I could see it nestled in among some trees as I was walking down the path through the field. The thing was humongous from a tradition
al point of view. I was taught that the lodge
should be small
, not even enough room to stand up in. But this one was large. I’m sure that you could fit two rows of people in there, and still have room to be comfortable. I must admit mine aren’t as small as tradition calls for, but I usually have about eight people sweating
with me, and that puts us shoulder to shoulder
; so close we could sweat without the rocks
I was there to take the lodge apart, and take the wooden frame down to the river to soak. I needed to re-build it somewhere else. Somewhere where there was no poison ivy. I had built the first lodge on this land, and taken it down that year as was required by the camp. The willows I had hidden nearby tied to a tree, and re-used the following year to make the second lodge. That second year, I was allowed to leave the lodge standing as the camp manager had lived on the Res for some time, and was more accommodating to such things. I had built the lodge, and my group used it, then we left. The next time I set foot on the grounds, my lodge had been disassembled, and the camp manager had built her own. This was the lodge I needed to tear down.
The lodge is basically a set of willow saplings set in the ground in a circle, then bent-over and twisted-together with their adjacent saplings and then tied in place. On this lodge there were also two levels horizontal ribbing woven into the frame about 18 and 36 inches above the ground. I’m not sure, but I suspect the differences I see in this lodge are cultural. All Native Americans had some form of Sweat Lodge, and what I had learned, I received down the Choctaw line. It was interesting to see the differences in traditions.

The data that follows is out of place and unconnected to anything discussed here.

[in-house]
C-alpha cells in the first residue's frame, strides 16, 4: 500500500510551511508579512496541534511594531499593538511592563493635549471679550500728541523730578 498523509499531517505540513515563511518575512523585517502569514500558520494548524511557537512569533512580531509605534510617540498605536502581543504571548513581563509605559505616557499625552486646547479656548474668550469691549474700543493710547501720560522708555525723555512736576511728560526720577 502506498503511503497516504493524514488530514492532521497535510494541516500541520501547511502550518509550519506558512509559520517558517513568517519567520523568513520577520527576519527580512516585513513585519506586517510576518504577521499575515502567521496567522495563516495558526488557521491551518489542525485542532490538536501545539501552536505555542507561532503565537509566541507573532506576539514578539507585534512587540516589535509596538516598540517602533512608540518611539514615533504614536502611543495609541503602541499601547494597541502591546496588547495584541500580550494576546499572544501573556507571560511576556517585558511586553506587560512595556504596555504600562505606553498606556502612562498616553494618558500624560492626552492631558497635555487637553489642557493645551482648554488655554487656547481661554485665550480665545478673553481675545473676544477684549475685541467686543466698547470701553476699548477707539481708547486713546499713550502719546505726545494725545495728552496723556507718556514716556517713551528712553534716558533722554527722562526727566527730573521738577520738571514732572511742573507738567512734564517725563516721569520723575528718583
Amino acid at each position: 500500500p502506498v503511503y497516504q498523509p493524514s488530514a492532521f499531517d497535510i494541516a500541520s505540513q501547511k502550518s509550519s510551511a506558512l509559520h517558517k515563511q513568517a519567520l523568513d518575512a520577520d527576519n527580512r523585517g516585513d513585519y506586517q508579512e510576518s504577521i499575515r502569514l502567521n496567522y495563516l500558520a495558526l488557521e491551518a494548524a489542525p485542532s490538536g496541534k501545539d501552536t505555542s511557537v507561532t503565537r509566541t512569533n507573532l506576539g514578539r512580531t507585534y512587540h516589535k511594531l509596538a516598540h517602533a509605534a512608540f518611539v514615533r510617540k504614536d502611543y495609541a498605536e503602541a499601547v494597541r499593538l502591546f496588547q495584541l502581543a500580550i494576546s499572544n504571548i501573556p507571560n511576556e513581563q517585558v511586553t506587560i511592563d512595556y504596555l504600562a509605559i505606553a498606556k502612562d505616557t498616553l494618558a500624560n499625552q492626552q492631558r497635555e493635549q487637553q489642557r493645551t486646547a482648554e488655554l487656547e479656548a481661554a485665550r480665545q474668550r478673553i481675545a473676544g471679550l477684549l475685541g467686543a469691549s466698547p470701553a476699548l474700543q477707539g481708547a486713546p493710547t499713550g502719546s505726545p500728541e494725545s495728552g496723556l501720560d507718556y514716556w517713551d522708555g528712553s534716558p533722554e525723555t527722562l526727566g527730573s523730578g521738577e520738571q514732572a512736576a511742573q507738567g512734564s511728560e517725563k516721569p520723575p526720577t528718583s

I set about very respectfully, cutting the strips of colored cloth that held the lodge together. She had used red and black. That makes sense to me as the colors represent the directions, but I had expected to also find yellow and white. The fact that cloth was used was odd to me as I was taught to strip the willows and use their bark as the lashings to hold the lodge together. I started at the door and made two sunwise rotations cutting the cloths on the lower rib first, then the upper rib. I piled all the shredded cloths in the rock pit in the center of the lodge, as they needed to be burned in the next sweat fire. As I walked around the lodge, I stumbled over rocks encircling the lodge. I am not sure what they were there for; some traditions make crescent moons out of spent lodge rocks east of the lodge to mourn the Trail of Tears. Or perhaps these rocks were just used to keep the skins from leaking air underneath them. On the backside of the lodge, there were two ropes affixed to the ground, and going up over the lodge. The other ends were attached to a horizontal bar just over the door. I suspect a blanket would be hung from the bar to close the door. What a neat idea. When I started to untwist the ends of the poles from one another, I noticed that these branches were very brittle, and would unlikely be re-usable. I pulled all the poles out of the ground, and bundled them together. I left them near the fire ring so that they may be used to start the next sweat fire.